I am particularly blessed because my family not only understands my need to write, they enthusiastically join me. Since I’m by far the most experienced in the field, our in-house word wars have hardly been fair. I generally take a handicap of a couple hundred.

This hasn’t exactly sat well with either Mr. Al or The Girl. Even when they would win if we counted the handicap, they weren’t satisfied. They both wanted to out-write me straight out.

This year, they are both succeeding. It’s not because I’m writing any slower than I have before. I can still whip out six or seven hundred words in fifteen minutes. The changes is that now both of them can also whip out that many words.

So I’m doing better than normal, but still lagging. I’m not quite sure how I feel about that.


NaNoWriMo 2015

Yep, I’m doing it again. I’m going to write a book in November. This time it’s going to be a Science Fiction idea that I’ve had floating around in my head for a number of years. It’s one of those great, archetype-filled journey stories. An outcast struggling to find his place in the world ends up the savior of his community.
The only problem this time is that there aren’t any human beings in the story. The hero is a water-based life form. Worse, saying “his” isn’t exactly accurate. A big part of the story is the fact there are six genders. He starts off as one and transitions to another.

I’ve tried to write this book a couple of times before. Both times I got stuck in the first chapter. Both times it was because of the gender issue. Or rather, the fact that English doesn’t accommodate alternatives to the two-gender system very well.

I started off calling him “it”. He really is an it at the beginning. The use of that word it for gender had a cold effect on the story. This time I’ll try it in first person. Hope that does the trick.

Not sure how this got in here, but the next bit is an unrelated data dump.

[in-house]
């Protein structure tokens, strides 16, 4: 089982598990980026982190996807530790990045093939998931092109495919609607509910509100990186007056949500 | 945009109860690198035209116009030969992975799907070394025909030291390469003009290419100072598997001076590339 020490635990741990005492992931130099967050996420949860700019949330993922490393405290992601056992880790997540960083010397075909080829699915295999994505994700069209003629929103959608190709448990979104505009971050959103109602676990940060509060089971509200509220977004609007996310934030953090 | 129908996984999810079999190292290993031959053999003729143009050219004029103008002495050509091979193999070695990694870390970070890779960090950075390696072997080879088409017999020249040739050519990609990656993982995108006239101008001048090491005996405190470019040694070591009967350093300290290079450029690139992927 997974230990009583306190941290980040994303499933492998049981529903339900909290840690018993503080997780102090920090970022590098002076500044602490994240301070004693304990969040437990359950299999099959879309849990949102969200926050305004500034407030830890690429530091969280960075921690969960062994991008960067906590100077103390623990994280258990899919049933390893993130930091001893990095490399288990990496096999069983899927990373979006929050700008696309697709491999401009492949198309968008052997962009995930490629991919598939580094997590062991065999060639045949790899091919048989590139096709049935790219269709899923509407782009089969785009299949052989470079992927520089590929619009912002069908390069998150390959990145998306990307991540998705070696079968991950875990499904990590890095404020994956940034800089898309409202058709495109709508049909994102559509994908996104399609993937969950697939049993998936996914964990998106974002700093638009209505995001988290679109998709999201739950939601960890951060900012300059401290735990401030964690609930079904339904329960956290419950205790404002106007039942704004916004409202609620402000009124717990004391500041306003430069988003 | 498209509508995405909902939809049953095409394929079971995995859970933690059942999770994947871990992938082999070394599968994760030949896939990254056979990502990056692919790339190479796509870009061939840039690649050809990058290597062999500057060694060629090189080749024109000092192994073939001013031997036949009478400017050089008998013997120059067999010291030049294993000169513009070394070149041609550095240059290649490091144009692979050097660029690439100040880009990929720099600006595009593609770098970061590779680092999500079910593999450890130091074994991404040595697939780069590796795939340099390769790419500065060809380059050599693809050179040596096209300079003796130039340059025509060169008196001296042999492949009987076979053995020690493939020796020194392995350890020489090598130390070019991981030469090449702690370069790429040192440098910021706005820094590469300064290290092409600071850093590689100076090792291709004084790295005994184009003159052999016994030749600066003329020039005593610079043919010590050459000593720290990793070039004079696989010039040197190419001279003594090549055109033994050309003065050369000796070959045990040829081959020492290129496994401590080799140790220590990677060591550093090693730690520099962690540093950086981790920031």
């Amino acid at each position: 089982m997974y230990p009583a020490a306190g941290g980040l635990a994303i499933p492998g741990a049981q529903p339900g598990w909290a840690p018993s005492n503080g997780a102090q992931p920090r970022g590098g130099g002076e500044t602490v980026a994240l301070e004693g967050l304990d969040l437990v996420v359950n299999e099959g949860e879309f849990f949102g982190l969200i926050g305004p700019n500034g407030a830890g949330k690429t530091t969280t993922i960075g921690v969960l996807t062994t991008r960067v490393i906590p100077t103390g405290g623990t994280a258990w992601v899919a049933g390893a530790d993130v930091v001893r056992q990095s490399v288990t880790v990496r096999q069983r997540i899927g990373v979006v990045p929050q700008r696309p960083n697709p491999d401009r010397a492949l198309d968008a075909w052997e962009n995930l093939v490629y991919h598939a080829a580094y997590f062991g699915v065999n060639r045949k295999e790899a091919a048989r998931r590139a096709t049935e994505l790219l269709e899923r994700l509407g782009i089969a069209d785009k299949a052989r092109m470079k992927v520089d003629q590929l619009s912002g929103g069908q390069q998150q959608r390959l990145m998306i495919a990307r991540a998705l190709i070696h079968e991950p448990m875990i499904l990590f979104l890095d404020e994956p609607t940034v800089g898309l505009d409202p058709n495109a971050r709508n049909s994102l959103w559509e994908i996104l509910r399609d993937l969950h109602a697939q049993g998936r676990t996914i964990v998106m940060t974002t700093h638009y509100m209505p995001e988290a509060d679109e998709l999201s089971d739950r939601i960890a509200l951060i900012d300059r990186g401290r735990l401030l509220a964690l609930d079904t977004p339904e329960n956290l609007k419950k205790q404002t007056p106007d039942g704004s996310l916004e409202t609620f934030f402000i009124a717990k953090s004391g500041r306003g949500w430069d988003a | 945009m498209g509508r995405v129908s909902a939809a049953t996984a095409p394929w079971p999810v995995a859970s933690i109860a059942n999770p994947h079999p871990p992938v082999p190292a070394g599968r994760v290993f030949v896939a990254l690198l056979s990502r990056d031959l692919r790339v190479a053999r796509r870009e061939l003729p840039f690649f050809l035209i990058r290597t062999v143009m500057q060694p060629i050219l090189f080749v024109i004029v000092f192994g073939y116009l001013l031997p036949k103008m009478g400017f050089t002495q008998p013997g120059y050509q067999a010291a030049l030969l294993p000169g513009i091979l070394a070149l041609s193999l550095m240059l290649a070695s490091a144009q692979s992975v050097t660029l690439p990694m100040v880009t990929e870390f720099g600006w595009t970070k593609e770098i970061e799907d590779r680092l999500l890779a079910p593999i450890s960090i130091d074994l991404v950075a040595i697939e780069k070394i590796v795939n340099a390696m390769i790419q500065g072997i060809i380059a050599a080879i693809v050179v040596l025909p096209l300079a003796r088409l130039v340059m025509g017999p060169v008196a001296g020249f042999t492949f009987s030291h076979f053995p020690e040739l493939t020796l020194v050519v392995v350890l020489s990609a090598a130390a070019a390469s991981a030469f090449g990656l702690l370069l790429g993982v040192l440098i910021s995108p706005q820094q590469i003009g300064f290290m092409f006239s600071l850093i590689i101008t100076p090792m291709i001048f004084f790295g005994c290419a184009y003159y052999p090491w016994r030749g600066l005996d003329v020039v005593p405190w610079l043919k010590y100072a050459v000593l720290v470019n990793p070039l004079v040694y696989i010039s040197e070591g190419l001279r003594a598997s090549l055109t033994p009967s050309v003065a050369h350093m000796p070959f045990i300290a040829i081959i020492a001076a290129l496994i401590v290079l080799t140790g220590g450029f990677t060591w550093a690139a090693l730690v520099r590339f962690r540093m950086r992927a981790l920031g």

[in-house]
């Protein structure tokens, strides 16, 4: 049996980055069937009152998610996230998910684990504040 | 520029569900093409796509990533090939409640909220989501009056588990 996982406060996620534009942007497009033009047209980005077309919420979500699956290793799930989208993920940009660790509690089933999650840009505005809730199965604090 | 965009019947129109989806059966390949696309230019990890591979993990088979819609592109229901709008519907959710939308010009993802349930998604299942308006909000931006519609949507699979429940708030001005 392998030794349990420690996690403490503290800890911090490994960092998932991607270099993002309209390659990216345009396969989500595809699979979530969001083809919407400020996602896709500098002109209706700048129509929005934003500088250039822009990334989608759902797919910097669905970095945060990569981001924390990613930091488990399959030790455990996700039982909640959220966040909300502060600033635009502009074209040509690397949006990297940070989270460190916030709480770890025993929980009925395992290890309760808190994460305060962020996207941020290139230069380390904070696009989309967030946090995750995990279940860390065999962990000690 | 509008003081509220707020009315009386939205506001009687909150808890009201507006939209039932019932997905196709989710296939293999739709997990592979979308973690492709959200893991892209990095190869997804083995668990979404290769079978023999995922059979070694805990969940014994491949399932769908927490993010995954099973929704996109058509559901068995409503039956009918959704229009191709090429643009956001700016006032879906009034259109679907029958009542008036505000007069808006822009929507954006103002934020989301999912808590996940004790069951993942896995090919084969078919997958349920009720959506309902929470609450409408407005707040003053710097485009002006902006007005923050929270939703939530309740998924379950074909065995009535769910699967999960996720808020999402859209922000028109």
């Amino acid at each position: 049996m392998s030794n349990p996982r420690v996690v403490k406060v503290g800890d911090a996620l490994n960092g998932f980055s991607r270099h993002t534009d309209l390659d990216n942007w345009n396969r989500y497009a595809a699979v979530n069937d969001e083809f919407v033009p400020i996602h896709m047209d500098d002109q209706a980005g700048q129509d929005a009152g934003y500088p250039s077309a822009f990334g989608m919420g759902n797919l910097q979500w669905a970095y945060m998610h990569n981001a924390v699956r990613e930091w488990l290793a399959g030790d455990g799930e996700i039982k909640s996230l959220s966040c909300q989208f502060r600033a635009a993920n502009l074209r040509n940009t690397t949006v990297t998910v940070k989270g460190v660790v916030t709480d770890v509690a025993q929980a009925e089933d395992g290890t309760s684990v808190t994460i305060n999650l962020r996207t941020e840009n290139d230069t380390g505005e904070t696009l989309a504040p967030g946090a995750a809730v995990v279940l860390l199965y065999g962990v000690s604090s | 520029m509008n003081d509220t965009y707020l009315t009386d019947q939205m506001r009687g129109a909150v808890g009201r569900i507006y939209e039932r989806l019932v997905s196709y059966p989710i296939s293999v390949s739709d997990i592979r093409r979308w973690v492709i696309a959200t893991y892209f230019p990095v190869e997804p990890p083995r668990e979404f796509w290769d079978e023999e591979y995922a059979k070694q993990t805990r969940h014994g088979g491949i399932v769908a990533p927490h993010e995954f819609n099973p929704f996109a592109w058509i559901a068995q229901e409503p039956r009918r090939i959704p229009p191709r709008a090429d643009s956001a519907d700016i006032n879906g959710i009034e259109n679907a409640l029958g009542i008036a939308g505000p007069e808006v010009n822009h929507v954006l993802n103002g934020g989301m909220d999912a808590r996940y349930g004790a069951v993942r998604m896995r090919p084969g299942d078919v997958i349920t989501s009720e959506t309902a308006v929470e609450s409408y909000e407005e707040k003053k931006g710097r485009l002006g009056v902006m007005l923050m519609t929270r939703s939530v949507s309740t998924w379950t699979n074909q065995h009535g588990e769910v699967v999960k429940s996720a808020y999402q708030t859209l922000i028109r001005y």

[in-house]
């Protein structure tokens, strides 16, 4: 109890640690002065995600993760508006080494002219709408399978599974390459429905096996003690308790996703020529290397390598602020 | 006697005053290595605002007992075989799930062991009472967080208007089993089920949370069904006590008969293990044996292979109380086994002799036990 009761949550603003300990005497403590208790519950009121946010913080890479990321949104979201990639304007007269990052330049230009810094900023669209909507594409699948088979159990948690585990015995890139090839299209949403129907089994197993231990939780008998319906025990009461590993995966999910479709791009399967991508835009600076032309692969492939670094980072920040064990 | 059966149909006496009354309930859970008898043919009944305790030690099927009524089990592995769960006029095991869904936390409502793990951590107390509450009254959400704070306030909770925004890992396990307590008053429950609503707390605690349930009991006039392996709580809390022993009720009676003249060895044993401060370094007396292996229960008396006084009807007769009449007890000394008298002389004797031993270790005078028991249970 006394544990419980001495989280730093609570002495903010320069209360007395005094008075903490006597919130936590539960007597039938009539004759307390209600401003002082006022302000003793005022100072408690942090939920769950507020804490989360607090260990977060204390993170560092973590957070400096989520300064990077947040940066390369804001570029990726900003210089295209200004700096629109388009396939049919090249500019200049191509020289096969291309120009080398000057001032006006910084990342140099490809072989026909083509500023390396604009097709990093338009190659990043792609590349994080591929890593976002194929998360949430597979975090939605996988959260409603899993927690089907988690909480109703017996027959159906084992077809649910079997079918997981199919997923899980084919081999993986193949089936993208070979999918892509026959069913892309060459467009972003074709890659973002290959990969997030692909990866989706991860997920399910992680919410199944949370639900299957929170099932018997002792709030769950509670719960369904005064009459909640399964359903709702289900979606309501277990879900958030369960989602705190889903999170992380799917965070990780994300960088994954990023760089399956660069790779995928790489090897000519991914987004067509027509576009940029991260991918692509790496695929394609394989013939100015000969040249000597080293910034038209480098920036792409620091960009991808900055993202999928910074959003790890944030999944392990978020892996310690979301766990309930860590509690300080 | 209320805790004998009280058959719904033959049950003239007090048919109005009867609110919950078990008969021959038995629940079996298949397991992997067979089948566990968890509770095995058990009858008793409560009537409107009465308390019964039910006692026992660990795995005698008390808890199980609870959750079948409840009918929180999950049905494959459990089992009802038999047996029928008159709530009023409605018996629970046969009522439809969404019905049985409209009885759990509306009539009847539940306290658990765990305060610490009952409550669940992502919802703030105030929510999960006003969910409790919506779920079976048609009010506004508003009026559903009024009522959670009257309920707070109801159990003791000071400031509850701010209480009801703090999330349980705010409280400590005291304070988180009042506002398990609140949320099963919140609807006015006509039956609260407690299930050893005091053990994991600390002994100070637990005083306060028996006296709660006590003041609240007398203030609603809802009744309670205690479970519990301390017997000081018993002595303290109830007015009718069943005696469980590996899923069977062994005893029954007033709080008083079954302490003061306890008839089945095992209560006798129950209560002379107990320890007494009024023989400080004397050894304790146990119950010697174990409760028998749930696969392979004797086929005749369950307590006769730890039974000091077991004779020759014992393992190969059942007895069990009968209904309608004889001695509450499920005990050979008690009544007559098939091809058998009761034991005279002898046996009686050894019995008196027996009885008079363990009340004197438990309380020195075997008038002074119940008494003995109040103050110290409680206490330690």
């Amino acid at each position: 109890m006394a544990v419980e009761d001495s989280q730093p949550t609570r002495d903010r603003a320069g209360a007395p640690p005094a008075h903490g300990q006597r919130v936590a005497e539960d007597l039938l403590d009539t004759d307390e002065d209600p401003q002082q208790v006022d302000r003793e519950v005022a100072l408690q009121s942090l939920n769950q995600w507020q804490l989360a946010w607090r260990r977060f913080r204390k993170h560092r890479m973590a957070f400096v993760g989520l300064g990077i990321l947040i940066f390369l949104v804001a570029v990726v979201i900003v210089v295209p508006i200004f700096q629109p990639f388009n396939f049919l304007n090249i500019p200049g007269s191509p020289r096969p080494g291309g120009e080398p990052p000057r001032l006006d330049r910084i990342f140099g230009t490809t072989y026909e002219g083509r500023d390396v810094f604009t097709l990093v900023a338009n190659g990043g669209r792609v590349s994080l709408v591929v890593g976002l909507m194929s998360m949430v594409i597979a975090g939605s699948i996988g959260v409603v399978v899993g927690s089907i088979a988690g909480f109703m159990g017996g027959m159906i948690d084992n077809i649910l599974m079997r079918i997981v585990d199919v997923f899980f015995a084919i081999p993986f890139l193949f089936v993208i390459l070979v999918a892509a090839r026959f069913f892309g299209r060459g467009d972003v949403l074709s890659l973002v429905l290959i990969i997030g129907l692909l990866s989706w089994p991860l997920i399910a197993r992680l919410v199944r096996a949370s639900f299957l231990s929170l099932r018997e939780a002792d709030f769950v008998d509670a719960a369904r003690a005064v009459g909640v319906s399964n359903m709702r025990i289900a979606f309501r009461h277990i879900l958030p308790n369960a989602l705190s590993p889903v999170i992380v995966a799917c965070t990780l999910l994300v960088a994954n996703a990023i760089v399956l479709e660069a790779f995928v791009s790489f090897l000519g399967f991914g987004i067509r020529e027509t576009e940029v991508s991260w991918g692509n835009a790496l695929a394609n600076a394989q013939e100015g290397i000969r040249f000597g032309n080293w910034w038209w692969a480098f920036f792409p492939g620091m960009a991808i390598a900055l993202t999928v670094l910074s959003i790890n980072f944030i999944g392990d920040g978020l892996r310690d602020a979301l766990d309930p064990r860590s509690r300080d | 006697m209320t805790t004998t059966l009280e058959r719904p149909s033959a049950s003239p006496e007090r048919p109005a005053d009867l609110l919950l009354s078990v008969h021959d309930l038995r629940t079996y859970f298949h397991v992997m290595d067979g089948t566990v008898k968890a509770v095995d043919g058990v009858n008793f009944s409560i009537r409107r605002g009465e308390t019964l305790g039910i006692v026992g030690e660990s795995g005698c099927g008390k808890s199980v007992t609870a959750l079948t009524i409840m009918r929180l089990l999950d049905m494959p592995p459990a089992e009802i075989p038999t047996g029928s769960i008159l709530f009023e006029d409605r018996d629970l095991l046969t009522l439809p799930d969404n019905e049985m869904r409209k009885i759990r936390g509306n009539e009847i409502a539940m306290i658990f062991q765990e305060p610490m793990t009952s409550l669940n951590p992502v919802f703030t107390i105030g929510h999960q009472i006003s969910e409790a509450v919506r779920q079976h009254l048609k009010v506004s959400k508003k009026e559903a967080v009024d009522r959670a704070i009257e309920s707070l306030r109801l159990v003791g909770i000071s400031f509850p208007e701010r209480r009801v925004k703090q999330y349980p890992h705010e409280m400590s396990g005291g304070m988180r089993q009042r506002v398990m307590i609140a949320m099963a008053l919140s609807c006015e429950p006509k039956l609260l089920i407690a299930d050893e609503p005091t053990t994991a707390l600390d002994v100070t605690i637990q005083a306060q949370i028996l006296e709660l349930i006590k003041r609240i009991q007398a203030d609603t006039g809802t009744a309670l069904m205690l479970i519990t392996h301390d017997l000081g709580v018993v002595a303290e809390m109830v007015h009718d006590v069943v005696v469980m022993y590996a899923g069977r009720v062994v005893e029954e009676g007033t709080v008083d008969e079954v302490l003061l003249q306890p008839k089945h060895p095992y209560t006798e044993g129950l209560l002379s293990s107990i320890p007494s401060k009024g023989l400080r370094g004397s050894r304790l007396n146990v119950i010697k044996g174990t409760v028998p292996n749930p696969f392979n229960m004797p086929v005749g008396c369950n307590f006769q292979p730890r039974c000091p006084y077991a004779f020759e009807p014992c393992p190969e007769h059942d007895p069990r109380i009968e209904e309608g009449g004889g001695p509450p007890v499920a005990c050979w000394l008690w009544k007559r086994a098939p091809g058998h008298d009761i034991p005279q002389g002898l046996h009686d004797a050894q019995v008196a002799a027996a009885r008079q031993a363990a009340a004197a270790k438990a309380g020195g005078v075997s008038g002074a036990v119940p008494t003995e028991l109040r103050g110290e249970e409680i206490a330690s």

I have now officially hit the half way point in my book. I was writing much more efficiently at the beginning of the month when my part time job went full time and my obligations in all kinds of places went nuts.

Now I’ve finally hit a lull in the pressure, and wouldn’t you know the writing slowed way down. I think it’s because I have time to actually think about what I’m putting down “on paper”. When it comes to writing fast, it’s never a good idea to look too closely at what’s there.

Continue reading Halfway


And We Have a Winner!

Yep. I made my NaNo goals. Not only did I write more than 50,000 words, I also covered my entire outline. In other words, I actually finished the book, ODE to Joy, in November.

Every book is a little different, and this proved to be no exception. I wrote the original outline (in a spreadsheet) while traveling in Mongolia. I had certain criteria it had to fit.

First, it had to include the Character named Flynn from the book Zackly Right, which I had written quite a few years ago. After going through some very intensive revisions, Zack is ready to market. If it doesn’t find a home in the New York publishing world, I’ll be self publishing it. I’m giving it a year in which to find a home. Zack has clearly set Flynn up for a sequel. ODE to Joy is supposed to be that sequel. I wrote it now because it will probably take a lot of revision, and I will need to have it ready to go out the chute whenever Zack is published.

Second, it had to be set at least part of the time in a place where Buddhist festival music – horns, drums, bells, and chanting – could be heard in the background of a cell phone call. This, also comes from Zack and is not flexible.

Third, after I decided Mongolia would work for the setting, one of my tour guides asked to be included in the book. So part of the book bounces in and out of a tour very much like the one I went on.

Continue reading And We Have a Winner!


Progress Report

I’m writing a fiction book set in Mongolia for my National Novel Writing Month. (Yeah, like you didn’t know that already.) I’m using a lot of the things I experienced there as part of the book.

For instance, there is a scene set at the Chengus Kahn Memorial statue. There’s another that features Turtle Rock, and a couple set in UlaanBaatar. So far. I expect to have several there before I’m done. Does the airport there count as separate? The leather pouch used to ferment milk gets a mention, as does the way a ger smells.

Continue reading Progress Report


Suzie’s House 296 : Yes, I Do Have a Family

Suzie's House

“Drab, Pulsate, and Tendril.”

“Shouldn’t you be doing that at home, Ben?” I dumped another pile of dishes into the sudsy side of the sink.

“Seriously. What kind of words are these?”

Continue reading Suzie’s House 296 : Yes, I Do Have a Family


NaNoWriMo 2012


It’s National Novel Writing Month again. It’s kind of funny they should call it that when people from all over the world do it at the same time. National? Which nation?